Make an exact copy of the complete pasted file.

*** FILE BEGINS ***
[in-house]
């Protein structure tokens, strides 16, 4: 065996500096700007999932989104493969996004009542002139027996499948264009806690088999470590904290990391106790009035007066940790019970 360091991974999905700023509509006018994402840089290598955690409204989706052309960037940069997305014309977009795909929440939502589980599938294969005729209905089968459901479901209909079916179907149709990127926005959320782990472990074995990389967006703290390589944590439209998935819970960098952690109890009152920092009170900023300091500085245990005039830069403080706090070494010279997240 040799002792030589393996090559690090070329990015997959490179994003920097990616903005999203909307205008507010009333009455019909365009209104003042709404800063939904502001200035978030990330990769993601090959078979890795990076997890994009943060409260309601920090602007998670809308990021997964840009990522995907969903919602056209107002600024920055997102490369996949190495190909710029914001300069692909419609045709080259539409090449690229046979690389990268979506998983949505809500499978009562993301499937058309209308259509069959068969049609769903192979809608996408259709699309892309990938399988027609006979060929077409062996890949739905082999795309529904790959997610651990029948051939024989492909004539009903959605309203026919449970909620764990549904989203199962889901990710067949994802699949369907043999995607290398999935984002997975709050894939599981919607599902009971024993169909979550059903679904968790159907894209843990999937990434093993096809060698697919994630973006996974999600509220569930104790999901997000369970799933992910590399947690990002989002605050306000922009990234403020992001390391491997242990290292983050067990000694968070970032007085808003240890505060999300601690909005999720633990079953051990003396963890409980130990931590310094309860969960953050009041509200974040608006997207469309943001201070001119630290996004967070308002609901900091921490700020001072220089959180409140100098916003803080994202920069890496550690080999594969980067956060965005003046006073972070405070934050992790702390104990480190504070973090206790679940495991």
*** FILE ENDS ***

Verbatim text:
[in-house]
């Protein structure tokens, strides 16, 4: 065996500096700007999932989104493969996004009542002139027996499948264009806690088999470590904290990391106790009035007066940790019970 360091991974999905700023509509006018994402840089290598955690409204989706052309960037940069997305014309977009795909929440939502589980599938294969005729209905089968459901479901209909079916179907149709990127926005959320782990472990074995990389967006703290390589944590439209998935819970960098952690109890009152920092009170900023300091500085245990005039830069403080706090070494010279997240 040799002792030589393996090559690090070329990015997959490179994003920097990616903005999203909307205008507010009333009455019909365009209104003042709404800063939904502001200035978030990330990769993601090959078979890795990076997890994009943060409260309601920090602007998670809308990021997964840009990522995907969903919602056209107002600024920055997102490369996949190495190909710029914001300069692909419609045709080259539409090449690229046979690389990268979506998983949505809500499978009562993301499937058309209308259509069959068969049609769903192979809608996408259709699309892309990938399988027609006979060929077409062996890949739905082999795309529904790959997610651990029948051939024989492909004539009903959605309203026919449970909620764990549904989203199962889901990710067949994802699949369907043999995607290398999935984002997975709050894939599981919607599902009971024993169909979550059903679904968790159907894209843990999937990434093993096809060698697919994630973006996974999600509220569930104790999901997000369970799933992910590399947690990002989002605050306000922009990234403020992001390391491997242990290292983050067990000694968070970032007085808003240890505060999300601690909005999720633990079953051990003396963890409980130990931590310094309860969960953050009041509200974040608006997207469309943001201070001119630290996004967070308002609901900091921490700020001072220089959180409140100098916003803080994202920069890496550690080999594969980067956060965005003046006073972070405070934050992790702390104990480190504070973090206790679940495991």